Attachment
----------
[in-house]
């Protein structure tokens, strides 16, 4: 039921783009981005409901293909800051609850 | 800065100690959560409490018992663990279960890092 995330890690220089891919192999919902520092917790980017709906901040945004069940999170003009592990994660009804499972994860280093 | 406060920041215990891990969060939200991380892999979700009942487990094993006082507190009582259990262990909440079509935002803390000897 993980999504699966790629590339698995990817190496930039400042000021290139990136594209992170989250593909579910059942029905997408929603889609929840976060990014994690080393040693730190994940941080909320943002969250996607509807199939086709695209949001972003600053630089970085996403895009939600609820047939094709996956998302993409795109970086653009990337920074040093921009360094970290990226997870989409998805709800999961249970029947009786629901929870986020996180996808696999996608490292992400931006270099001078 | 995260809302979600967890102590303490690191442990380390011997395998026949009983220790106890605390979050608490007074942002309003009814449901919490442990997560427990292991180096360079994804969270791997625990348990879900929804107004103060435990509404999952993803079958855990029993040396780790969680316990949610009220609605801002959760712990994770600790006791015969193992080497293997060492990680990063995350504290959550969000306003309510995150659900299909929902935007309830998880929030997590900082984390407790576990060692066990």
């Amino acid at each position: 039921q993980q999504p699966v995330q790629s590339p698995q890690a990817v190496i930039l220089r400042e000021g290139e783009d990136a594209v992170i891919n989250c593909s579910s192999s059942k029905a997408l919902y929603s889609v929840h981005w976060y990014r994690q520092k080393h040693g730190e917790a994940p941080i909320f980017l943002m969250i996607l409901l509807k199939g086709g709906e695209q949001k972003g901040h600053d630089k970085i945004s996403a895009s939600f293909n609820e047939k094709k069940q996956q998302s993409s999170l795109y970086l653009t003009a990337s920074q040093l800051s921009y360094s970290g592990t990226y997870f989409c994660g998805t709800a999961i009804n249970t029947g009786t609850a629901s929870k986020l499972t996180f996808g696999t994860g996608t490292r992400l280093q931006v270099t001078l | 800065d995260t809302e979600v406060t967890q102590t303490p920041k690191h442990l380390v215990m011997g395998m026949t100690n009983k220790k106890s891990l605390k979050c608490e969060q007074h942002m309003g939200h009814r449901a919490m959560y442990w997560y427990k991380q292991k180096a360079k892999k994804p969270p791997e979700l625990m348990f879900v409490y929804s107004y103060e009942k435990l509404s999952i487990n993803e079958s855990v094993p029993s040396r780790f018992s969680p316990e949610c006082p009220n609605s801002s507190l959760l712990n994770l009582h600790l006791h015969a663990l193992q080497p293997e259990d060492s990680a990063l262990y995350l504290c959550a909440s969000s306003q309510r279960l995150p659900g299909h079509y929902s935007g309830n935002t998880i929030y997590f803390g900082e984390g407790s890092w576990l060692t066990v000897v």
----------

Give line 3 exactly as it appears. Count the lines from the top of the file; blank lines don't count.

């Amino acid at each position: 039921q993980q999504p699966v995330q790629s590339p698995q890690a990817v190496i930039l220089r400042e000021g290139e783009d990136a594209v992170i891919n989250c593909s579910s192999s059942k029905a997408l919902y929603s889609v929840h981005w976060y990014r994690q520092k080393h040693g730190e917790a994940p941080i909320f980017l943002m969250i996607l409901l509807k199939g086709g709906e695209q949001k972003g901040h600053d630089k970085i945004s996403a895009s939600f293909n609820e047939k094709k069940q996956q998302s993409s999170l795109y970086l653009t003009a990337s920074q040093l800051s921009y360094s970290g592990t990226y997870f989409c994660g998805t709800a999961i009804n249970t029947g009786t609850a629901s929870k986020l499972t996180f996808g696999t994860g996608t490292r992400l280093q931006v270099t001078l | 800065d995260t809302e979600v406060t967890q102590t303490p920041k690191h442990l380390v215990m011997g395998m026949t100690n009983k220790k106890s891990l605390k979050c608490e969060q007074h942002m309003g939200h009814r449901a919490m959560y442990w997560y427990k991380q292991k180096a360079k892999k994804p969270p791997e979700l625990m348990f879900v409490y929804s107004y103060e009942k435990l509404s999952i487990n993803e079958s855990v094993p029993s040396r780790f018992s969680p316990e949610c006082p009220n609605s801002s507190l959760l712990n994770l009582h600790l006791h015969a663990l193992q080497p293997e259990d060492s990680a990063l262990y995350l504290c959550a909440s969000s306003q309510r279960l995150p659900g299909h079509y929902s935007g309830n935002t998880i929030y997590f803390g900082e984390g407790s890092w576990l060692t066990v000897v």